Best real estate ETFs to buy in Q2
Buying exchange traded funds can be a low cost way to access the real estate sector
The real estate sector can offer investors reliable long-term returns and has a place in a fully diversified investment portfolio.
Although worldwide property markets are currently experiencing a dip due to economic pressures and interest rate hikes, over the long term the commercial property sector can deliver strong returns. Commercial tenants tend to sign up for leases lasting for between five and 25 years, generating solid income.
According to data from the National Council of Real Estate Investment Fiduciaries (NCREIF), as of Q1 2021, over 25 years return for private commercial real estate properties held for investment purposes just outperformed the S&P 500 Index, with average annualised returns of 10.3% and 9.6%, respectively.
What’s more, via the stock market investors can access commercial property markets, such as retail, hotel, storage and office space, as well as international real estate markets, without owning the property outright themselves.
Many stock market quoted property companies around the world are now REITs – real estate investment trusts. These trusts benefit from certain tax breaks, meaning that they do not pay corporation tax and must pay 90% of their profits from property rental to investors. REITS must generate 75% of their profits from rental income and 75% of their property assets must be available for rental purposes.
The benefits of real estate ETFs
One good way to access the property sector is through buying specialist exchange-traded funds. ETFs are pooled investments which track certain indices and real estate ETFs hold a variety of property Real Estate Investment Trusts (REITS) or stocks, spreading the risk. This can be a more low cost and effective way of investing instead of buying individual REITs, especially for new investors, as well as a way to get access to a mixed basket of REITS.
Be aware that the investment returns from real estate can vary dramatically from year to year, depending on the performance of the companies’ property portfolios.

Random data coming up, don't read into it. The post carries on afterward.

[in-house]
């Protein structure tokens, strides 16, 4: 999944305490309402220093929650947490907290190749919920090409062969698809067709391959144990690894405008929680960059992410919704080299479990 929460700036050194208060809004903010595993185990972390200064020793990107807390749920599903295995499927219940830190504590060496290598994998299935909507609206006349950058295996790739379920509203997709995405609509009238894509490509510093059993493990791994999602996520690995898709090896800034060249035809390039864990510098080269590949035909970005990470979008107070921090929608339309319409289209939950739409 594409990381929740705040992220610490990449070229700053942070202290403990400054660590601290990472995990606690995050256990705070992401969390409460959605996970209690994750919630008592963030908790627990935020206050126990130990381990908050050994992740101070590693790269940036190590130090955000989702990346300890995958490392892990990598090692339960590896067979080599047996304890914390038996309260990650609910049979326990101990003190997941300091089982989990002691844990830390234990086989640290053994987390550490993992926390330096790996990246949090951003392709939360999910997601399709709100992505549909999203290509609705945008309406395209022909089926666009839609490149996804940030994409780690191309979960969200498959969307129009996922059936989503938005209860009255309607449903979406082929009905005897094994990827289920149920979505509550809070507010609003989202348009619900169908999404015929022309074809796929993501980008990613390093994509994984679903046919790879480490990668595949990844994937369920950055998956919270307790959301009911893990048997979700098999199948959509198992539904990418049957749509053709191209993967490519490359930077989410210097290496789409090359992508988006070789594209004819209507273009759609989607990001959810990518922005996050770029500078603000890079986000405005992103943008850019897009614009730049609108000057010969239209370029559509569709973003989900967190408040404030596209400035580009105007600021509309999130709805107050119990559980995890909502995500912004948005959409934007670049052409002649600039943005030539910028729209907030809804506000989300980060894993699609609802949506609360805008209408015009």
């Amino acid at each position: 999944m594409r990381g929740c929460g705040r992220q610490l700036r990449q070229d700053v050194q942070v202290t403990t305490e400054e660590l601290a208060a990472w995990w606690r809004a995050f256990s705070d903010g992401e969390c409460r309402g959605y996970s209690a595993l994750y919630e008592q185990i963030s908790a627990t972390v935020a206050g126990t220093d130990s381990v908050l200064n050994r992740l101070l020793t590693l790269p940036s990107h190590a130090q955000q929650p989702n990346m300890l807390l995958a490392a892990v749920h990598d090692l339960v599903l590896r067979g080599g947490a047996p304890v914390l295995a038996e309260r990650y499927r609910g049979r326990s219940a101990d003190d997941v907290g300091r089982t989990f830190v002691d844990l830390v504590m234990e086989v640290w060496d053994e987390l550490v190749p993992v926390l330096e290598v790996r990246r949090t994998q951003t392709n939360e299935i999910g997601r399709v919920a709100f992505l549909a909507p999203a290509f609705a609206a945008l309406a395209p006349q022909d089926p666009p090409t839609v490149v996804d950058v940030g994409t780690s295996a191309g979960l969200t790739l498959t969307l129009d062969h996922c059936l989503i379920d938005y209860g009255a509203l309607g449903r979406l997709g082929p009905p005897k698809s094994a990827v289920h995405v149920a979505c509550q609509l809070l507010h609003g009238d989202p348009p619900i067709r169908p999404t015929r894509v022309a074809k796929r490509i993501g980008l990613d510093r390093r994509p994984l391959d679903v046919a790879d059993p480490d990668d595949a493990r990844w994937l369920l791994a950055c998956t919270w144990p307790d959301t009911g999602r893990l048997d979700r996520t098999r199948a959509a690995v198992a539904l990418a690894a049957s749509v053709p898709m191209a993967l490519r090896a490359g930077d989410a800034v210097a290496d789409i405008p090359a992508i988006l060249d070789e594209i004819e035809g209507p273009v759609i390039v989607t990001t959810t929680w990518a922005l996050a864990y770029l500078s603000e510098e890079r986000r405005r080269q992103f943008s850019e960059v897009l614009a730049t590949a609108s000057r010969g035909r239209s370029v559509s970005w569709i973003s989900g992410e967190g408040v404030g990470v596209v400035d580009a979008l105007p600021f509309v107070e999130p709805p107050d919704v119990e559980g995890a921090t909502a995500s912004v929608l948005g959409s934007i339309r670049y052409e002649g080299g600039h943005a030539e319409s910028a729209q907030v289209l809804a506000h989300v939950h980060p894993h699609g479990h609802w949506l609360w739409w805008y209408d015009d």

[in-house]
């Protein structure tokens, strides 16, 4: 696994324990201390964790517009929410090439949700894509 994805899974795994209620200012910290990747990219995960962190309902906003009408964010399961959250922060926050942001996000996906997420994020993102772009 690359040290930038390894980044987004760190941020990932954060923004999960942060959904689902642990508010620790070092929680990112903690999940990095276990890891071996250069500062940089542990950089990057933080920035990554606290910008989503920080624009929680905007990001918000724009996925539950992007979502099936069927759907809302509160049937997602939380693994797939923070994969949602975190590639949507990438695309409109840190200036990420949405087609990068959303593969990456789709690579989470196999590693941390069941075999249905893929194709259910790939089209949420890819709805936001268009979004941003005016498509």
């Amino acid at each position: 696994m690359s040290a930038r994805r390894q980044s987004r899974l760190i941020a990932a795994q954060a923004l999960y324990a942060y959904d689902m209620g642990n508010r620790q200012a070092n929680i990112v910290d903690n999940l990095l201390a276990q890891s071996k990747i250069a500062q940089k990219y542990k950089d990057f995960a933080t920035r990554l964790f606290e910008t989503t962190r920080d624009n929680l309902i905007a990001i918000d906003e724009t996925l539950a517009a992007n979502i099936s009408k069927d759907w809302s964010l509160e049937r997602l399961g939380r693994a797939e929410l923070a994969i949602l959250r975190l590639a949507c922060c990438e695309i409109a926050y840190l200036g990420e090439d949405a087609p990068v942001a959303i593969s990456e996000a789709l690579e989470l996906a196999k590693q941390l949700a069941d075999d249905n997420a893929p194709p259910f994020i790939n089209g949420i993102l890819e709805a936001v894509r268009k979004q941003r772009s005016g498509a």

Find out more about investing in ETFs in general here.
Here are some of the best property ETFs available to retail investors.
iShares UK Property UCITS ETF
Run by Blackrock, the iShares UK Property UCITS ETF tracks the FTSE EPRA/NAREIT UK Index. Launched in 2007, it invests directly in listed UK REITS and real estate companies, focusing on growth, and is the biggest fund of its kind in the UK.
Domiciled in Ireland, the fund is currently worth £480 million and has 43 holdings. Among its top 10 investments are the Segro REIT, which accounts for 17.7% of the fund and owns and manages warehouses, major UK retail and office space owners Land Securities REIT and British Land REIT, Derwent London REIT, which owns substantial real estate in central London, the Tritax Bigbox REIT, which invests in logistics warehouses and self-storage REITs Big Yellow and Safestore Holdings.
The ETF has performed poorly in recent years, however, and is down by 30.9% over one year, 0.48% over three years, -0.16% over five years but up 31% over 10 years.
The expense ratio is 0.4% and the ETF is ISA and SIPP eligible, as well as UCITS compliant.
WisdomTree New Economy Real Estate UCITS ETF
Run by Irish Life Investment Managers, the WisdomTree New Economy Real Estate ETF has a slightly different focus to its investment approach than other funds, seeking to invest in property specifically in the technology, e-commerce and life science sectors.
It takes as its benchmark the CenterSquare New Economy Real Estate UCITS Index and it measures the performance of global real estate companies with exposure to technology, science and/or e-commerce related business activities. Around 61% of the fund is in American companies, with 6.2% in Australia, 5% in Singapore and 5% in the UK.
Its top 10 holdings include Digital Realty Trust, which provides the world’s biggest data platform, China Tower Corp, the world’s largest telecoms tower infrastructure provider, wireless infrastructure specialist SBA Communications Corp, data and records manager Iron Mountain, infrastructure provider Crown Castle Corp and Airbnb.
Meanwhile, 6% of the fund is invested in Australian firms, 5.78% in companies in Singapore, 5.4% in British firms and 5% in China. In total, 83.6% of the exchange-traded fund is invested in real estate, while 11% is in communication services and 4% in the consumer discretionary sector.
The fund is up 3.65% in the year-to-date but down 22.9% over one year. The expense ratio is 0.45%. Meanwhile, the fund is UCITS compliant, as well as eligible for ISA and SIPP investment.
Invesco S&P 500 Equal Weight Real Estate ETF
Invesco’s real estate ETF invests tracks the S&P 500 Equal Weight Real Estate index and pledges to invest at least 90% of its assets in the sector.
Worth $28 million, the fund has 31 holdings, with its top 10 including global commercial real estate services firm CBRE, Boston Properties, America’s biggest workplace property firm, Simon Properties, which invests in shopping malls and mixed-used properties, healthcare real estate firms Ventas and Healthpeak Properties, wireless infrastructure provider American Tower and Essex Property Trust, which owns residential apartment complexes on the West Coast of the US.
Like the iShares property ETF, the Invesco fund has also has its ups and downs since its inception. The ETF is down 25% over one year, up 2.92% over three years and up 5% over five years. It had bumper years in 2021 and 2019, however, up 49.46% and 25% respectively.
The total expense ratio is 0.4%.
REITS can be relatively illiquid investments. Only invest money you can afford to lose.
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